That was just an example, but you can see that the quality of your end product is not always what brings success, but your attention to marketing.

Here’s the skinny no writer likes to hear:

Marketing has more effect on your bottom line than the quality of your writing. This is why second-rate—and in some galling occasions even hack—writers do so well while you struggle to make a pittance. To a point, marketing is a skill. Fortunately if you can learn to write you can learn to market like a pro. I suck at marketing. Seriously, it’s a continuing struggle for this shilpit of a businessman. But I’m learning and I continue to work at it.

I want to save you similar struggle and frustration. So here’s a crucial tip to help you focus your efforts on the part of your business that needs the most TLC:

The 2 Most Important Selling Points for Any Indie Publisher are (1) Marketing and (2) Reviews.

You may be the greatest living novelist, the literary love child of Marion Zimmer Bradley and Guy Kay, but if your marketing looks like a creodont cobbled together a few words, and you haven’t collected many reviews, your brilliant epic fantasy will sit there at the bottom of Amazon’s Best Seller Ranking, remaining # 1,254,720 until more new books are published to push your work further down the slushy ranks. It will become lost in the Dungeon of Forgotten Books, aka Oblivion.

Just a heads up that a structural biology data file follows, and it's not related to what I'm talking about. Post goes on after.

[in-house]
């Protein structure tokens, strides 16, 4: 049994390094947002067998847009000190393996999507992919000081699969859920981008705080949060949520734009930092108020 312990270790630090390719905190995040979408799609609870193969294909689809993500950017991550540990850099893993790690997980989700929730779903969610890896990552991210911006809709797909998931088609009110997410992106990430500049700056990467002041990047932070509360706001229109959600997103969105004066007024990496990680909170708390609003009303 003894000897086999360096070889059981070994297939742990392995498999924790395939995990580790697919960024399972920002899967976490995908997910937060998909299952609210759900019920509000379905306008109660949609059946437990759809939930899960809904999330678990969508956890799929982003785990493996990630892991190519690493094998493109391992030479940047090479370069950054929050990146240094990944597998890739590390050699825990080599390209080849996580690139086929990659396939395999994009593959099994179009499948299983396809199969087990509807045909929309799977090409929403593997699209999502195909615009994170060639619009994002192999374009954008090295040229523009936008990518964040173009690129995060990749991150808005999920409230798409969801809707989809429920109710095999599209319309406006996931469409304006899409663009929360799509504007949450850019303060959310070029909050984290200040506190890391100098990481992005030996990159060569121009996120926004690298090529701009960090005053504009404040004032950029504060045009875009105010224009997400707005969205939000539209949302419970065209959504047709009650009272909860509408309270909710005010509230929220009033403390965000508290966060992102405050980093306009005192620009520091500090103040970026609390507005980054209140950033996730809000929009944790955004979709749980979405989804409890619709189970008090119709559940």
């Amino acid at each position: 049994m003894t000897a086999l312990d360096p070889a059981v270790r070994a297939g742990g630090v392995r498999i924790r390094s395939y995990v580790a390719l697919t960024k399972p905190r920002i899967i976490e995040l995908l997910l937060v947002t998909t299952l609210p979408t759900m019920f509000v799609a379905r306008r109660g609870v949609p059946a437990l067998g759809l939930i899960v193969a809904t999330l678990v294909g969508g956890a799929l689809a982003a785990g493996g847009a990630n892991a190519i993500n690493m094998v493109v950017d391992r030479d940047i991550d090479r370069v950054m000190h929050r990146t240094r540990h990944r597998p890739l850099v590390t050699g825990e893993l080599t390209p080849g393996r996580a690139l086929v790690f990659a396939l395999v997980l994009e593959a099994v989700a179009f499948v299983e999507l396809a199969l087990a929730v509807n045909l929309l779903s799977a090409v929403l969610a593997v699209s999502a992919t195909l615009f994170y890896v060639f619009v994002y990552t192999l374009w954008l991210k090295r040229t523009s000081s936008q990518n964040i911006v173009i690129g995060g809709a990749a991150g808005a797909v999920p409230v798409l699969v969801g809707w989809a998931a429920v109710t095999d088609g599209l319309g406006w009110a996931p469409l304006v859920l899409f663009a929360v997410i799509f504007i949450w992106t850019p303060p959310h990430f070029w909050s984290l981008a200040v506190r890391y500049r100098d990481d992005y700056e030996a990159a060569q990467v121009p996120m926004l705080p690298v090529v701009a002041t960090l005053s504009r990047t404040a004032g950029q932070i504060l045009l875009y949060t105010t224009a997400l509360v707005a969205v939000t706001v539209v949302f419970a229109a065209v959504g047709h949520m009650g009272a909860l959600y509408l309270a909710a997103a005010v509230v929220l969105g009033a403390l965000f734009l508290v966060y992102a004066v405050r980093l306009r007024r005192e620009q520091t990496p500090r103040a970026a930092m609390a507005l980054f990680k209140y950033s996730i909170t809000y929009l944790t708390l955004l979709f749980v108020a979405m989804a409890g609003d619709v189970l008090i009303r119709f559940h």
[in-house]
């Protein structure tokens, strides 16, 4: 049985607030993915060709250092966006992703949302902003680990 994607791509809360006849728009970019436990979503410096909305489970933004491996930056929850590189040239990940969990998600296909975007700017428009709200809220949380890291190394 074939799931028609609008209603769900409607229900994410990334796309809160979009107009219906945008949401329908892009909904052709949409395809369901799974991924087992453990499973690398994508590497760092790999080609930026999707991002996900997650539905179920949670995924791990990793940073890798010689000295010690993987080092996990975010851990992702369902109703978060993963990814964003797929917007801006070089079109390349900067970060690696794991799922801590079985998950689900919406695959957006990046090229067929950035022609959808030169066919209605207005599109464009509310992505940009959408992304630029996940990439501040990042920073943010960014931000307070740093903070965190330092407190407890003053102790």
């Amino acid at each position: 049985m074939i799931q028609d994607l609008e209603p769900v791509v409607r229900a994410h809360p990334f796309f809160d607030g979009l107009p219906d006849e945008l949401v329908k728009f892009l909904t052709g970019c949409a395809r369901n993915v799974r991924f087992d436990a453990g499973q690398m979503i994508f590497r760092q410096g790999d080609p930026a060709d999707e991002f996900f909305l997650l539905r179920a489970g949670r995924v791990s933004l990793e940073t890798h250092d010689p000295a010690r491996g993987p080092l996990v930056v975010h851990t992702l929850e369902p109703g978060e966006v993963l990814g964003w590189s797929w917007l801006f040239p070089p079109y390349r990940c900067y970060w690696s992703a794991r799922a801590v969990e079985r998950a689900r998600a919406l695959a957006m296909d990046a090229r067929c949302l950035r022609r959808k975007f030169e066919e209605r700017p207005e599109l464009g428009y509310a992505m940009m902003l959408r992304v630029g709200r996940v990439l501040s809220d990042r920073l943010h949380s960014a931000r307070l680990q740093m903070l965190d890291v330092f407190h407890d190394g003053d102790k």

Sorry to be a crepehanger here. I’m trying to show you how the system works. It may not be the best and it certainly isn’t fair, but it’ what we got.

In my rare case I have only one family member who cares about my writing and encourages me. My friends are not readers, and since I believe social media is anything but and I avoid that troll pool like it’s the facebook plague, my only recourses for garnering reviews are Secondary Gatherings; Leaving requests at the end of my books, freebies as incentives and the finger-crossing method of hoping a kind soul will take the time to write a good review.

If you don’t collect those reviews, it won’t matter how great and inspiring and intelligent is your writing.